Friday, 12 August 2011

Mantic, Games Workshop and Substitute miniatures

An editorial on Tabletop Gaming news has had me thinking. The article talks about the virtues of Mantic Games 'non-competitive' approach to wargaming, producing models than can easily be substituted for existing Games Workshop ones and allowing you to produce armies compatible with both companies games. Its a good article, but what I found fascinating was some of the comments below. Most notably:
Please show me one single model that they’ve produced that isn’t a direct analogue of a Games Workshop model. I don’t see Mantic making anything other than a token effort to produce a set of rules so their lawyers can point to them and say “Look – we’re not trying to horn in on Games Workshop’s IP – honest!” They’ve put no effort into producing any sort of background or context for the miniatures, and definitely haven’t come up with any new concepts of their own as far as miniature design.
From Guinny. I'm going to take a look at this, not to pick on him specifically, but because it neatly reflects and attitude I've seen before and because its an interesting point of discussion. I've seen this attitude a lot, suggesting that Mantic are attempting to rip off Games Workshop and suggesting that there is something unethical or immoral in their approach.

Firstly, its worth noting that Games Workshop are not exactly slow to send out cease and desist orders when they feel their IP is being infringed. That Mantic have been left alone suggests that Games Workshop don't feel they have any kind of case on this score.

While it is probably true that most, if not all, of Mantic's releases can be substituted for similar Games Workshop ones, its worth looking at exactly what they are producing: heavy armoured dwarfs, elves with bows, Orc warriors, skeletons, zombies, ghouls, vampires. All of these are standard fantasy types, you could just as easily accuse them of ripping off Dungeons & Dragons. If they really were stealing Games Workshop's IP you would expect to see copies of their more distinctive creations. Where are the Gyrocopters? The Varghulf? The Arachnarok? The closest they get is the Abyssal Dwarfs, and that's more filling a niche that Games Workshop set up and have largely abandoned.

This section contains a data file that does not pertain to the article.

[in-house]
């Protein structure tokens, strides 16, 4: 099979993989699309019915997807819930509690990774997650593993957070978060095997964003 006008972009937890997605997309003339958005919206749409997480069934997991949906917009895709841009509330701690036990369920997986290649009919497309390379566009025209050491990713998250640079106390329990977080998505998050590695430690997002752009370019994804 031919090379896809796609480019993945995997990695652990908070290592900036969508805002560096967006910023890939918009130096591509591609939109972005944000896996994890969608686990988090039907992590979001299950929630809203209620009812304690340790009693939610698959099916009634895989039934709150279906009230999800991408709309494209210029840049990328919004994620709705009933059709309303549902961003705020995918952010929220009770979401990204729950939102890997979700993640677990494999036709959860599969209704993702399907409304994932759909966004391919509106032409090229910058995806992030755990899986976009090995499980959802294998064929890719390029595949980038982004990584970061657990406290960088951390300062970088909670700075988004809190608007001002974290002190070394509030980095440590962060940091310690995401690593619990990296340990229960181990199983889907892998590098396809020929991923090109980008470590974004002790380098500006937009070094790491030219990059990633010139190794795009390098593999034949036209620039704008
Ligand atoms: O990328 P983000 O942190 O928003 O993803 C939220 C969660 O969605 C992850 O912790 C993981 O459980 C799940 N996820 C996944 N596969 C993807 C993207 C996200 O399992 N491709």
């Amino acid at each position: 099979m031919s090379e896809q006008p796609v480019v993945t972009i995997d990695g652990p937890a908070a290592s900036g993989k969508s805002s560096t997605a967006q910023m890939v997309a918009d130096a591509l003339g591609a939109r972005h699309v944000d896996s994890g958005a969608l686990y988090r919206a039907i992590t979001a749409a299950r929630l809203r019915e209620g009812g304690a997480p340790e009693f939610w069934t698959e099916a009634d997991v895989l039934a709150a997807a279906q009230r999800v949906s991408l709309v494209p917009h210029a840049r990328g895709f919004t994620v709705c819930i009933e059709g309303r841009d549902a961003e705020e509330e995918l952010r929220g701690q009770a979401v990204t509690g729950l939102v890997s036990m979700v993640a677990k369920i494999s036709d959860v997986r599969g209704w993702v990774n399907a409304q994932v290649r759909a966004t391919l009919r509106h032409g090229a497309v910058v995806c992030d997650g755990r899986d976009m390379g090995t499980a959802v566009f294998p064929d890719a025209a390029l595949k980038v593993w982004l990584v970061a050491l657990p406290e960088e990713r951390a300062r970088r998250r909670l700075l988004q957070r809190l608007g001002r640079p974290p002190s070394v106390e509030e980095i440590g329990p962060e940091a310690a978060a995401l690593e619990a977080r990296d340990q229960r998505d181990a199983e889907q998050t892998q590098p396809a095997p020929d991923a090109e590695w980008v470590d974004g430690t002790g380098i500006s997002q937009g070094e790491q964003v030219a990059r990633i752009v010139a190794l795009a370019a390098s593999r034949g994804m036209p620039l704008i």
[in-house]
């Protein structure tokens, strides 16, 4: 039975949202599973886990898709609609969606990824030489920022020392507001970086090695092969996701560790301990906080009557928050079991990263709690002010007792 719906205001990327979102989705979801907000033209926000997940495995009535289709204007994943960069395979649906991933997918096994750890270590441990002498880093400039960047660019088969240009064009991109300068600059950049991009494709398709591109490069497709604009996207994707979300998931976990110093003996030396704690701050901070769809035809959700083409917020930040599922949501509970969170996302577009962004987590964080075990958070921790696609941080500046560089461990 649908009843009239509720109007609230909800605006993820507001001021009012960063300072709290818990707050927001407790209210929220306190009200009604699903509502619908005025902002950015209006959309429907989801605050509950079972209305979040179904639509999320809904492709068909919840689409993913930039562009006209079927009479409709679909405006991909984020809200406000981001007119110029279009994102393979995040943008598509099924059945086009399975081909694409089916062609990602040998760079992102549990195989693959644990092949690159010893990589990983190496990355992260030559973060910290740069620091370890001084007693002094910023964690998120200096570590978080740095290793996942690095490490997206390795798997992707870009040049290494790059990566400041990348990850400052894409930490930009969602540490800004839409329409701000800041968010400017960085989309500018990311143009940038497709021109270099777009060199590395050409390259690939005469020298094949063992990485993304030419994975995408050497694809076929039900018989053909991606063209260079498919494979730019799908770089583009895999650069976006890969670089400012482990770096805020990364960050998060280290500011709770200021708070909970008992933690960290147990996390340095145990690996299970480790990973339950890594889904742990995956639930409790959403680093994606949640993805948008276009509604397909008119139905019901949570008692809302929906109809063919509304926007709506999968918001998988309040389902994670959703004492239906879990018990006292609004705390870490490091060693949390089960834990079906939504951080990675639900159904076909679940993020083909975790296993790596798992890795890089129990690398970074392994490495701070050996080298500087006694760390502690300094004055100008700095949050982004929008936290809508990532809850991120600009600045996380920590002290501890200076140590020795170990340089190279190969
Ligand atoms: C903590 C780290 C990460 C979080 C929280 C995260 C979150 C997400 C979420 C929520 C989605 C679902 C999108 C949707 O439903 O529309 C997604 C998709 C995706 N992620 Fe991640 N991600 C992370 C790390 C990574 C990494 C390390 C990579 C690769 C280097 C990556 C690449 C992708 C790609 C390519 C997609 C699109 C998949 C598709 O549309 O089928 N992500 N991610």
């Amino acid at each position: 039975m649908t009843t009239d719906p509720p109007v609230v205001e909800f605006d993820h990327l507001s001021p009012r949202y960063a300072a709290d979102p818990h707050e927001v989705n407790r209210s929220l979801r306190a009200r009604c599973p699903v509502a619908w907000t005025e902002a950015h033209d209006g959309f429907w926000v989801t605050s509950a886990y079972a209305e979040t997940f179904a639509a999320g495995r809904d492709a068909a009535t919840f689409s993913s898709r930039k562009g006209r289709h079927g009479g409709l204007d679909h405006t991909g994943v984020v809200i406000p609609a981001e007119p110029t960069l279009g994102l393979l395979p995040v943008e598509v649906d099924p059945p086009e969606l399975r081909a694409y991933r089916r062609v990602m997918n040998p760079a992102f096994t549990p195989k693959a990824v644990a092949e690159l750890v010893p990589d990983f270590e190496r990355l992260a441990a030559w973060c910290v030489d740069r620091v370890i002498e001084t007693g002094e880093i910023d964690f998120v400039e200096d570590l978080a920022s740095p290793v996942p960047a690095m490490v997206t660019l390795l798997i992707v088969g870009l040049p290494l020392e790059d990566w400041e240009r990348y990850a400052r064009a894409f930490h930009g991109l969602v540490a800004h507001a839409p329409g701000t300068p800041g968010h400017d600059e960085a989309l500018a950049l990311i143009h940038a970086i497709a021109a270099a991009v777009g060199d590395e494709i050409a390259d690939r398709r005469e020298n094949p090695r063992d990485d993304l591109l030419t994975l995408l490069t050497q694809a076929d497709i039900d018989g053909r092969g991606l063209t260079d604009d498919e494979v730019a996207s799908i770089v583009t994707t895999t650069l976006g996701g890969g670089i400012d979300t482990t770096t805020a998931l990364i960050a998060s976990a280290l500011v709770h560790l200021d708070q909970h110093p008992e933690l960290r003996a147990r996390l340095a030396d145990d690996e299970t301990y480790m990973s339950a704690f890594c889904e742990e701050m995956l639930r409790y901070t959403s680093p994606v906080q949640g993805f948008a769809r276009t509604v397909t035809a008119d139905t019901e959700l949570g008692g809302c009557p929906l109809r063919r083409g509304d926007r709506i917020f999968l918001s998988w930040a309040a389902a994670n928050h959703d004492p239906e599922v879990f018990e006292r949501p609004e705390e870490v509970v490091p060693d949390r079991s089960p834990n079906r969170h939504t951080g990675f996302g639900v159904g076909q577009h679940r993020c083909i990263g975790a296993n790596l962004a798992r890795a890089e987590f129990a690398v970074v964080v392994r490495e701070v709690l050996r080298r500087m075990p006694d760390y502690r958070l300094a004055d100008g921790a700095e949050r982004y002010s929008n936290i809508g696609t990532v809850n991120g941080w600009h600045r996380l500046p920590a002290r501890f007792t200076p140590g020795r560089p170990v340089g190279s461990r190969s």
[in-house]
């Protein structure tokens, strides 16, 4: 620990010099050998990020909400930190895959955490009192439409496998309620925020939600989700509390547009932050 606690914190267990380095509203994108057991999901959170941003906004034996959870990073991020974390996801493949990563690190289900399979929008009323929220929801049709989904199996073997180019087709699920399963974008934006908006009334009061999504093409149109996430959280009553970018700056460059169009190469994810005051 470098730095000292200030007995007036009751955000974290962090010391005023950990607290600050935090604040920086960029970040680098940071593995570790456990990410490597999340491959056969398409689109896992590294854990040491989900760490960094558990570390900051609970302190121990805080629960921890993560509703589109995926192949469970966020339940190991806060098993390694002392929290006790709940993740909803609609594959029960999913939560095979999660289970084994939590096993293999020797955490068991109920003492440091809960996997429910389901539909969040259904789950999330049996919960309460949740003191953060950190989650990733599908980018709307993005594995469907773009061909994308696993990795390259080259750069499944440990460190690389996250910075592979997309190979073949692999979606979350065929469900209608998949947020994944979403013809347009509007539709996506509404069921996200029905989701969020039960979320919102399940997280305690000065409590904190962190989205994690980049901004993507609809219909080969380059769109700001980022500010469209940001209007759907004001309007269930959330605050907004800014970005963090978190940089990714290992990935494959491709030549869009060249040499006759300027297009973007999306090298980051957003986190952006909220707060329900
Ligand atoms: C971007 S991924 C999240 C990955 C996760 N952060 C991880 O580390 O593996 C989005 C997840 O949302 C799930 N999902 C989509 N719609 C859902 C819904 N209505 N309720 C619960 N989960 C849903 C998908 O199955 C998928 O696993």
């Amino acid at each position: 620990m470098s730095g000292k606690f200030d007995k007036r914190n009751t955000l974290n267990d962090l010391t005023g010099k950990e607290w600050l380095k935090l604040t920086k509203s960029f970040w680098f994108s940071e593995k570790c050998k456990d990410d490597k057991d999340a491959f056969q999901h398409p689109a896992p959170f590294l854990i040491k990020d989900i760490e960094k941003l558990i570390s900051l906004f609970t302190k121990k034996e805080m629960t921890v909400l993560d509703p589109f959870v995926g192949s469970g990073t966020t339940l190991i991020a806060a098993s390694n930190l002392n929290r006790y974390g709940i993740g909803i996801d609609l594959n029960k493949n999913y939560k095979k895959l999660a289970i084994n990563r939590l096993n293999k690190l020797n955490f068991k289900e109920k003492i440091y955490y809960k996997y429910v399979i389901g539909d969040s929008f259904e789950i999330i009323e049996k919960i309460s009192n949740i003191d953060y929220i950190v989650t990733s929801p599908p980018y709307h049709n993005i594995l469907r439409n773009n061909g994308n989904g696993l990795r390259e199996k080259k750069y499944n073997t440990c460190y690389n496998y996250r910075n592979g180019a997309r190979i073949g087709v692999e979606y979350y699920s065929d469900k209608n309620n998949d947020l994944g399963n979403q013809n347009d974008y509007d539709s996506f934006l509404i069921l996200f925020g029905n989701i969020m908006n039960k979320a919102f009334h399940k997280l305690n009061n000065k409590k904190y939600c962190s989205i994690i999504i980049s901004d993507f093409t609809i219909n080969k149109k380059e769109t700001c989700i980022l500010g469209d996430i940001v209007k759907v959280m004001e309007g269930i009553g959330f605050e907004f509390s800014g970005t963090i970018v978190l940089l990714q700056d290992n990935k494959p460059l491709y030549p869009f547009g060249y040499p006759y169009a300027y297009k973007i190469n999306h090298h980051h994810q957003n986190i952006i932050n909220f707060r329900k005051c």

The supreme irony for me, though, is that producing models of standard fantasy archetypes is exactly where Games Workshop started and I regard this as very much a good thing.

Wargaming remains a niche hobby, while Fantasy and Science Fiction are very broad genres. Only the most successful and visible properties are every likely to be licensed for official wargames, which is why we have games for Lord of the Rings, Star Wars and little else. The advantage of producing a game based on archetypes, or even cliches, is that players can bring whatever they want to the game. Warhammer is a world that takes many of the high fantasy stereotypes popularised by Tolkein and developed by his imitators, and adds in gothic horror and a concept of Chaos that owes a debt to Michael Moorcock and H P Lovecraft. If you are a high fantasy fan, its not hard to take your favourite novel, comic or film and use it as inspiration for your Warhammer army.

For the most part companies seeking to carve out a niche within the niche of Fantasy Wargaming have tended to either reinterpret the archetypes (Chronopia, Confrontaion) or actively move away from them (Malifaux, Wargods, Anima Tactics). Mantic are different, in that they have decided that they can do the archetypes as well as Games Workshop or better.